This is in the category of, maybe you already know it, but maybe you’ve gone through life wondering what this stuff means and how everyone else knows it but you.
None of this really matters that much in the process of applying for an MBA. You can go through the entire cycle and get accepted somewhere great without knowing any of this. However, if you’re starting to look around at schools outside the Top 20, or you’re wondering about some of those ads that seem to be following you everywhere on the internet, hyping schools you’ve never heard of, then it could be useful to understand the market of MBA providers. At least from a high level.
There are essentially three types of colleges in the United States:
- Private colleges and universities
- Public universities
- For-profit schools
What’s the difference between a “college” and a “university”?
These terms are used interchangeably by some, and their meanings may change based on the context. Very loosely, a “university” is going to be much bigger, often, in fact, having “colleges” (or “schools”) within it. Yale University houses the Yale School of Management.
Whether this is accurate or not, we don’t really use the word “college” to refer to a bschool. Bschools are located at universities (except INSEAD which is independent of any other institution).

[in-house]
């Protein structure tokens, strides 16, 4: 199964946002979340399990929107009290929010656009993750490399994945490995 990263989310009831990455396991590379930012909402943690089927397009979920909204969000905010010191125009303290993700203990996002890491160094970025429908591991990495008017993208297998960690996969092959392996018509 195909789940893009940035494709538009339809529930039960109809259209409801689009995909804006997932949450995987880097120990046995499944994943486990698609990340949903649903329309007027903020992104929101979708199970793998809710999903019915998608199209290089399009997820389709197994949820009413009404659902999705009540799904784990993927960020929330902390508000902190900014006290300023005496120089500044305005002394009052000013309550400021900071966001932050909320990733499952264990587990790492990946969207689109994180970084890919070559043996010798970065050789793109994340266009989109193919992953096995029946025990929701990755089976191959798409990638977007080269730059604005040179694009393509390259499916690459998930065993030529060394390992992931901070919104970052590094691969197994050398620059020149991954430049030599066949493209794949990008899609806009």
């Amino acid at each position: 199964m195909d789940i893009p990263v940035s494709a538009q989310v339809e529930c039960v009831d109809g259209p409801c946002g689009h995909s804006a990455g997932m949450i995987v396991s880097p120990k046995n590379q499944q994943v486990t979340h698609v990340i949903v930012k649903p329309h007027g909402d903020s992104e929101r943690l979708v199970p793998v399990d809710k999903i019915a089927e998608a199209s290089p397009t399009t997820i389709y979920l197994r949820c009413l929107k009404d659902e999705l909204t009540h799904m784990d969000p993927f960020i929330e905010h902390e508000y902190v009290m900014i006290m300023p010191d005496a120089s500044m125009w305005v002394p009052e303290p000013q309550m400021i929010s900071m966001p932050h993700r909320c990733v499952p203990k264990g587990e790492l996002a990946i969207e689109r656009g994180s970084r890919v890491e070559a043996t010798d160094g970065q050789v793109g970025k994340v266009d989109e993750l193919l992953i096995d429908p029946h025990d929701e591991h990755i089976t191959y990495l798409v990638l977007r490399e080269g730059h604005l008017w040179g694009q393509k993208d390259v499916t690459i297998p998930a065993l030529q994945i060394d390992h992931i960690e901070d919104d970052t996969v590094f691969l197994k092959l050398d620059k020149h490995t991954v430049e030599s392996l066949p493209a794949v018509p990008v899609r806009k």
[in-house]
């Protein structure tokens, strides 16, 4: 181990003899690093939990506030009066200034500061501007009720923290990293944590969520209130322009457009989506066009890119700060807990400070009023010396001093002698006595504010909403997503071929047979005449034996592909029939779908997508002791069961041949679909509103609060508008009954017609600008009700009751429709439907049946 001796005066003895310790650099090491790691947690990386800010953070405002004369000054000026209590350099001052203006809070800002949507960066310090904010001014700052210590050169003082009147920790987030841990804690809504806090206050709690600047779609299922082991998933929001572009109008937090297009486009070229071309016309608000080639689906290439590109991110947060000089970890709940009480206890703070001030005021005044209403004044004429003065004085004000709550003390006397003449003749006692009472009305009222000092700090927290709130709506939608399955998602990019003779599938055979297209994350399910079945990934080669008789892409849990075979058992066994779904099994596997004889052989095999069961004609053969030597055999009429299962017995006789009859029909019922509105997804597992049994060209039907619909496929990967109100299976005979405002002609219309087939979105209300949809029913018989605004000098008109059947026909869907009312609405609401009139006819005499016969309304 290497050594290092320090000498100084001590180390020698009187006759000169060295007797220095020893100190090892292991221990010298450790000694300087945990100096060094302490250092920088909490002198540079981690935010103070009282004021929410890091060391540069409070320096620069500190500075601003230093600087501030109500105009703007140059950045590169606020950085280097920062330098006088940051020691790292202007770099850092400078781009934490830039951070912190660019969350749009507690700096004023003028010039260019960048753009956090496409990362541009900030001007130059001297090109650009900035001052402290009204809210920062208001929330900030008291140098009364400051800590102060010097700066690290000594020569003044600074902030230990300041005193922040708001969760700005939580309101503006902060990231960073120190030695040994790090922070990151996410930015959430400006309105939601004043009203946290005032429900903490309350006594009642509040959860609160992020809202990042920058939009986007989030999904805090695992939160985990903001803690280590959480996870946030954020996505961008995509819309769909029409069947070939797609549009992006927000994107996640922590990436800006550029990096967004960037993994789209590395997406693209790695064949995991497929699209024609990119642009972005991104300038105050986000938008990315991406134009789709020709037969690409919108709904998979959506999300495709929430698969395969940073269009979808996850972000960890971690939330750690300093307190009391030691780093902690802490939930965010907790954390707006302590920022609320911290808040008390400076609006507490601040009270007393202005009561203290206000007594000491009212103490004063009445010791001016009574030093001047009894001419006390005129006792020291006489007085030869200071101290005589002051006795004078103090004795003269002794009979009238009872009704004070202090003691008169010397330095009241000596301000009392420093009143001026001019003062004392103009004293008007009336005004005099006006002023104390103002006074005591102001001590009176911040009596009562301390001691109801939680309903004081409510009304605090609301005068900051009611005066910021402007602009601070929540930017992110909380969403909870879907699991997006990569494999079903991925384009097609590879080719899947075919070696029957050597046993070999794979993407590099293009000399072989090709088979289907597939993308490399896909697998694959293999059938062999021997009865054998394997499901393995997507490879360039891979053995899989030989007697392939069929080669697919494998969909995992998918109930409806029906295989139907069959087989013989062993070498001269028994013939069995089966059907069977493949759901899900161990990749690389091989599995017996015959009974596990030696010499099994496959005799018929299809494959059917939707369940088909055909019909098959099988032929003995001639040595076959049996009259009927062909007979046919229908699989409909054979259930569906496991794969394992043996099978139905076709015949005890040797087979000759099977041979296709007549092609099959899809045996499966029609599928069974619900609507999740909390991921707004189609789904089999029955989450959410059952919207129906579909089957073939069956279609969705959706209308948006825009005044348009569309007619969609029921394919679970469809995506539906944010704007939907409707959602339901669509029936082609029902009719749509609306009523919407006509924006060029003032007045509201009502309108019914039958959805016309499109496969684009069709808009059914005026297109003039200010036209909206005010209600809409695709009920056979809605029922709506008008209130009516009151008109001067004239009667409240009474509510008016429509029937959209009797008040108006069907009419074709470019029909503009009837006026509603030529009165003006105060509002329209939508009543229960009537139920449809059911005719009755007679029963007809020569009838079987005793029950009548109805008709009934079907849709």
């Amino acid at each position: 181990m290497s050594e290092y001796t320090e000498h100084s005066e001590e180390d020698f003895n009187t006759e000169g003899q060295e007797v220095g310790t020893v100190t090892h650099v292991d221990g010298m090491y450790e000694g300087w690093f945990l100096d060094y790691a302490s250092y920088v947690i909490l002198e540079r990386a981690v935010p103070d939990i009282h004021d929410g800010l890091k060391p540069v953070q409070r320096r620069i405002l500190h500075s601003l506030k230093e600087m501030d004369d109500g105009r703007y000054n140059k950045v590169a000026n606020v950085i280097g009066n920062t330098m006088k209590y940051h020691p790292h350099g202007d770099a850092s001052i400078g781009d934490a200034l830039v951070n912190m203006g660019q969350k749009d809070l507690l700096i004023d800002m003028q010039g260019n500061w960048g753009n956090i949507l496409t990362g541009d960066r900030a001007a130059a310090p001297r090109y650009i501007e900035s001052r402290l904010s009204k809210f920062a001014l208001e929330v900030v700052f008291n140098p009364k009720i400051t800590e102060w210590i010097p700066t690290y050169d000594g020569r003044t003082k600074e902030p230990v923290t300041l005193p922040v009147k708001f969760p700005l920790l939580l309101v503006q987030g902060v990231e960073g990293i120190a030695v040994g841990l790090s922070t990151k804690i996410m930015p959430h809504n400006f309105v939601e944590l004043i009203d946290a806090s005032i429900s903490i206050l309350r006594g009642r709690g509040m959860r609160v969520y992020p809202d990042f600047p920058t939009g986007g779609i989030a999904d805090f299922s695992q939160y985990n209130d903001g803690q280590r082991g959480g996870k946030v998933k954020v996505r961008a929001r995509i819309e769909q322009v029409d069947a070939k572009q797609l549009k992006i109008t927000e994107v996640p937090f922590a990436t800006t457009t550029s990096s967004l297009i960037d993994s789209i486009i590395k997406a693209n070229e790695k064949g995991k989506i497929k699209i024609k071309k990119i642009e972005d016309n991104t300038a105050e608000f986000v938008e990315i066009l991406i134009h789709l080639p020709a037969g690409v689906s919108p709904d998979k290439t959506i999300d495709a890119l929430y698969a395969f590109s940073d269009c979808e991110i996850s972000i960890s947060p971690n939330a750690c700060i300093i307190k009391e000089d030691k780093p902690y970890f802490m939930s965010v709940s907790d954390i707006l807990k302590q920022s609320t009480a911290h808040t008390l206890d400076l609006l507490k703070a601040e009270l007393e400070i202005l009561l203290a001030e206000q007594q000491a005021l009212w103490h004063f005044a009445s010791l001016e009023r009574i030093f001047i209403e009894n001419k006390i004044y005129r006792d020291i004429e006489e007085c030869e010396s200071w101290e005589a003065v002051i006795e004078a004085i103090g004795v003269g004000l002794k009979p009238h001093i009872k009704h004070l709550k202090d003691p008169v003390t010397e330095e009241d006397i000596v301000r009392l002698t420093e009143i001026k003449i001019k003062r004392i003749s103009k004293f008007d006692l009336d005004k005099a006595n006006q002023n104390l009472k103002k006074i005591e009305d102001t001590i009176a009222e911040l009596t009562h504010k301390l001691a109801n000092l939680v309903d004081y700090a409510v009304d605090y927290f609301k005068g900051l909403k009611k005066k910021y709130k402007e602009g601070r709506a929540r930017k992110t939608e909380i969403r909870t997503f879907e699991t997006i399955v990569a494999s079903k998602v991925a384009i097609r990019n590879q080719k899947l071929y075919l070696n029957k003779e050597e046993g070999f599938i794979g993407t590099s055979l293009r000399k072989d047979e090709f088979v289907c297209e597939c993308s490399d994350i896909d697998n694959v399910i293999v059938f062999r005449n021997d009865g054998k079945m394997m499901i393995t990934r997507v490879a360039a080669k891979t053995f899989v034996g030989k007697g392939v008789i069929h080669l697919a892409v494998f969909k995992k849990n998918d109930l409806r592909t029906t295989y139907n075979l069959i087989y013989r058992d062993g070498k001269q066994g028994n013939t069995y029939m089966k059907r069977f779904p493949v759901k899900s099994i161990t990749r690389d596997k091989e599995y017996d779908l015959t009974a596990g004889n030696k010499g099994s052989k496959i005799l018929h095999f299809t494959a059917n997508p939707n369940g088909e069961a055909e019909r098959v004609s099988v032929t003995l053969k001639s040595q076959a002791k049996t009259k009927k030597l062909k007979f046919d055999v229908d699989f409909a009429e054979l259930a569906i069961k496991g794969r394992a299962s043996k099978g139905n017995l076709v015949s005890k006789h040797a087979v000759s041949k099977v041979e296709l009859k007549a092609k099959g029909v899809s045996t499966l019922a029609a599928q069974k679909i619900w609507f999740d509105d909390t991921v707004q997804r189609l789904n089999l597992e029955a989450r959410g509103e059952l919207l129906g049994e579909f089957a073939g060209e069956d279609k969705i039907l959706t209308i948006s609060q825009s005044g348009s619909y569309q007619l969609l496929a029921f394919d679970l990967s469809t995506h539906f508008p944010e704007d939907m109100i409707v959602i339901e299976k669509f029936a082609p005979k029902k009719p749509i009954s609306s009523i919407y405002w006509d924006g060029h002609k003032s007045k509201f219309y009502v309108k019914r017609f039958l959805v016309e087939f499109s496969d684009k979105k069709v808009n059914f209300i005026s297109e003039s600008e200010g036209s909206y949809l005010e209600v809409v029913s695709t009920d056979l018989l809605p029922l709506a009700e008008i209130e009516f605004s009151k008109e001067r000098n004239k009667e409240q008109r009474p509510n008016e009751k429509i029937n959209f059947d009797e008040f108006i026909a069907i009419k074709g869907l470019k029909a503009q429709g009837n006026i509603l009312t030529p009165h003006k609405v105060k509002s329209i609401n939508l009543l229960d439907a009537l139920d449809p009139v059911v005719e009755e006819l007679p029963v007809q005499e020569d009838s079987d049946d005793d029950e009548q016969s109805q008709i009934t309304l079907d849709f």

Colloquially, we would say that a high school student applies to “college” and use that term to mean a school that grants 4-year bachelor’s degrees. Universities do, too, and also have graduate and doctoral programs.
A “graduate” degree typically means a two-year post-baccalaureate degree.
A graduate degree is “terminal” if it does not typically lead to further education in a doctoral program.
A doctoral program spits out doctors — and psychologists, scientists, and many other types of scholars. In most cases (maybe all?) a dissertation is required to earn the PhD. A dissertation involves conducting research into a new area, to contribute to the body of knowledge. There are other doctoral programs that result in different flavors of “doctor” including EdD, PsyD, and some others. Anyone who has completed the coursework, done the research, written the dissertation, and then defended it (by presenting it to a panel of academics in that discipline) can be referred to as “Dr.” It doesn’t have to only be the PhD that earns that honorific.